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Emotional Tiger Woods thankful for Rory McIlroy gesture at St Andrews

Tiger Woods Rory McIlroy

While it certainly wasn’t the greatest two rounds of golf Tiger Woods has ever played, it was a special couple of days for the 15-time major winner at St Andrews nonetheless.

Woods missed the cut after he finished on nine over par after two rounds of golf at the Old Course in St Andrews, in what could be his last Open Championship appearance at the famous Scottish course.

Although Woods doesn’t have plans to retire any time soon, he acknowledged that by the time the Open is hosted at St Andrews again, he may no longer be playing on the PGA Tour.

Tiger Woods on potentially his last Open at St Andrews.

“It was very emotional for me. I’ve been coming here since 1995. I think the next one [at St Andrews] could be coming around in 2030, I don’t know if I’ll be able to physically play by then,” Woods told Sky Sports.

“To me, it felt like this might have been my last British Open here at St Andrews. The fans, the ovation, and the warmth, it was an unbelievable feeling.

“The collective warmth and understanding, they understand what golf is all about and what it takes to be an Open champion.I’ve been lucky and fortunate enough to win it twice here.

“It felt very emotional, just because I don’t know what my health is going to be like. I feel like I will be able to play future British Opens, but I don’t know if I’ll be able to play long enough until it comes back here.”

Rory McIlroy gesture.

Woods was visibly emotional as he approached the 18th hole at St Andrews, although it wasn’t the thought of never playing at the famous Scottish venue in an Open which brought tears to his eyes.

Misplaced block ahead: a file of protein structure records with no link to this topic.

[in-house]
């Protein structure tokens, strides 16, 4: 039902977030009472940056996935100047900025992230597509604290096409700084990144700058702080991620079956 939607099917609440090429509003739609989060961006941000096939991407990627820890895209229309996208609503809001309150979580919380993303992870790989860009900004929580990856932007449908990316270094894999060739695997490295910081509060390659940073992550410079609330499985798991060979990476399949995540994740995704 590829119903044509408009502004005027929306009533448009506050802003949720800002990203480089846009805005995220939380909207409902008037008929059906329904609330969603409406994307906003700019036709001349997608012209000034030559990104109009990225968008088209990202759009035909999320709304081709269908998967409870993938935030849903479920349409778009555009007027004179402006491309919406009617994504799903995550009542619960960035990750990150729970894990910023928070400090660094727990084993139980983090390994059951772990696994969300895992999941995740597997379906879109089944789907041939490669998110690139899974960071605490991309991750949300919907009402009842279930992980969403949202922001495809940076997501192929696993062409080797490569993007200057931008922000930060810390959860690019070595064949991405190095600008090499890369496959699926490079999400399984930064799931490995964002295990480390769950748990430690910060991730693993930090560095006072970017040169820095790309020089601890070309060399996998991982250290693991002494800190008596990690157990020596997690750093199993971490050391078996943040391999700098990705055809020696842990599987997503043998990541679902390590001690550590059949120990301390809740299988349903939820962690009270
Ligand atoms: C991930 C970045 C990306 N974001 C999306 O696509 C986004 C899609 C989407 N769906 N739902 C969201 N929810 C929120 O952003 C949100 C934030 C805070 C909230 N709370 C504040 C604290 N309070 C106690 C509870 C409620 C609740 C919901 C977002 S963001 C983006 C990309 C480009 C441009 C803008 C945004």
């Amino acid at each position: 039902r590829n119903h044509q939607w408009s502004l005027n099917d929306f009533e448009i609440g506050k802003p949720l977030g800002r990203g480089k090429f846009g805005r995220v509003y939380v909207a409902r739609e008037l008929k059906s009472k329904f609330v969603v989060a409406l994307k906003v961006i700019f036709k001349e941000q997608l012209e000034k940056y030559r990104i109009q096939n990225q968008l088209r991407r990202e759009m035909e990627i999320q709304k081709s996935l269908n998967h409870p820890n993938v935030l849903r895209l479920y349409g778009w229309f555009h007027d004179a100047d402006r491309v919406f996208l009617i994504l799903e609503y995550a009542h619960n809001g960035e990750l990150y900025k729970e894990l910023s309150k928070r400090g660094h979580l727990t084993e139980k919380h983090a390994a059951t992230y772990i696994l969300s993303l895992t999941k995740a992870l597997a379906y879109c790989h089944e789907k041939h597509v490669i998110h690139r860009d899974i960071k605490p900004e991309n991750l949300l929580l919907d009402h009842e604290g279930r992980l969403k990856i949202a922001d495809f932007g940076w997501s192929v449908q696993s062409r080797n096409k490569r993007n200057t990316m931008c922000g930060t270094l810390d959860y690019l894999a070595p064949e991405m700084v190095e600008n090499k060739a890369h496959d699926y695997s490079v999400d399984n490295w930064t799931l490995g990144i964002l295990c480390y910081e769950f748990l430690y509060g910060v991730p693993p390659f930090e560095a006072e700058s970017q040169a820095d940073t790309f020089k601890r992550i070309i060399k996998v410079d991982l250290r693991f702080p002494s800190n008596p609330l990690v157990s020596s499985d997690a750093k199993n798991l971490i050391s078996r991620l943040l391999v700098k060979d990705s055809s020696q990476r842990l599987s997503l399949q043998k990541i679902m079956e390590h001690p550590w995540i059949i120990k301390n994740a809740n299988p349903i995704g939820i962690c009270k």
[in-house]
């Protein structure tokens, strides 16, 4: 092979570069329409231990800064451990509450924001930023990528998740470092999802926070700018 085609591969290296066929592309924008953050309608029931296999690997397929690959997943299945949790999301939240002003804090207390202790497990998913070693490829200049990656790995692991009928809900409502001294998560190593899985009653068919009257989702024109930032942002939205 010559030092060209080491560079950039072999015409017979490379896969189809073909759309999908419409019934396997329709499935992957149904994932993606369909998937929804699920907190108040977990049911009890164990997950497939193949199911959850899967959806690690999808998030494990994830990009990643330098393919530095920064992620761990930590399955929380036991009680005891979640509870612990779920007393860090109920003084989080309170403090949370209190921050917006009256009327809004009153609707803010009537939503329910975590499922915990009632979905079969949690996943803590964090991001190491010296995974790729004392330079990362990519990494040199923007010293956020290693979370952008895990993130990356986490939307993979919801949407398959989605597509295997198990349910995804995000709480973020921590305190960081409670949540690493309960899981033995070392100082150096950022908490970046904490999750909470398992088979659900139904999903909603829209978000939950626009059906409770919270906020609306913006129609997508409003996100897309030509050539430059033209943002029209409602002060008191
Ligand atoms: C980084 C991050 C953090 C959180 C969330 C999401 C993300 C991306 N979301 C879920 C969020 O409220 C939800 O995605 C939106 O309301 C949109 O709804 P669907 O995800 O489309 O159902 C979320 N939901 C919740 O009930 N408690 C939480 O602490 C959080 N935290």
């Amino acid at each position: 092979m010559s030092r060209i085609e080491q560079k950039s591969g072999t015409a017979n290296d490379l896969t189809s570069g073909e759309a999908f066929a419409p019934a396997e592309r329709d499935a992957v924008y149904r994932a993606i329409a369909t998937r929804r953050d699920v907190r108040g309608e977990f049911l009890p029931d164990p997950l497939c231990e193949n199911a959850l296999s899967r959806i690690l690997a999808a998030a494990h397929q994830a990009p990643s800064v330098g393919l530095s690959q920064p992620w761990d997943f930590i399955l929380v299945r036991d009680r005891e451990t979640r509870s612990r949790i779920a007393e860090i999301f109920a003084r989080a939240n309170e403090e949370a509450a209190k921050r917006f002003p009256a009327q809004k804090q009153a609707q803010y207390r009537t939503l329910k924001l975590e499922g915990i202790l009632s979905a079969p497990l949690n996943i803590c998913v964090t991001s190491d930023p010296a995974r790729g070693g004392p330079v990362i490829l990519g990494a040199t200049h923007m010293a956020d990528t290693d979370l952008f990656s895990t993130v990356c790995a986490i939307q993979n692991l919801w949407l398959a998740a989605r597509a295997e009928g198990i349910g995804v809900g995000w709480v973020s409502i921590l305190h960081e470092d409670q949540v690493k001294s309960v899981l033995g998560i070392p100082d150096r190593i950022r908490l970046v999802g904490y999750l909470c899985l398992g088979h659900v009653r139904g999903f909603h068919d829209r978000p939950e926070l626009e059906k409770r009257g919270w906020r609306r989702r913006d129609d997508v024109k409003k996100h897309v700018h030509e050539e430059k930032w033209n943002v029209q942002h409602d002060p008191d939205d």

It was the show of respect from fellow golfers such as Rory McIlroy and supporters at the Old Course which prompted a rare emotional response from Woods.

“As I walked further along the fairway, I saw Rory right there. He gave me the tip of the cap,” Woods explained.

“It was a pretty cool — the nods I was getting from guys as they were going out and I was coming in, just the respect, that was pretty neat. From a players’ fraternity level, it’s neat to see that and feel that.

“Then as I got into the shot — or closer to the green, more into the hole, the ovation got louder and got – you could feel the warmth and you could feel the people from both sides. It felt like the whole tournament was right there.

“They all had appreciated what I’ve done here for the years I’ve played — I’ve won two championships here — my British Open success and all my times I’ve enjoyed here in Scotland and playing, I felt like it just came to a head right there as I was walking to my golf ball.”

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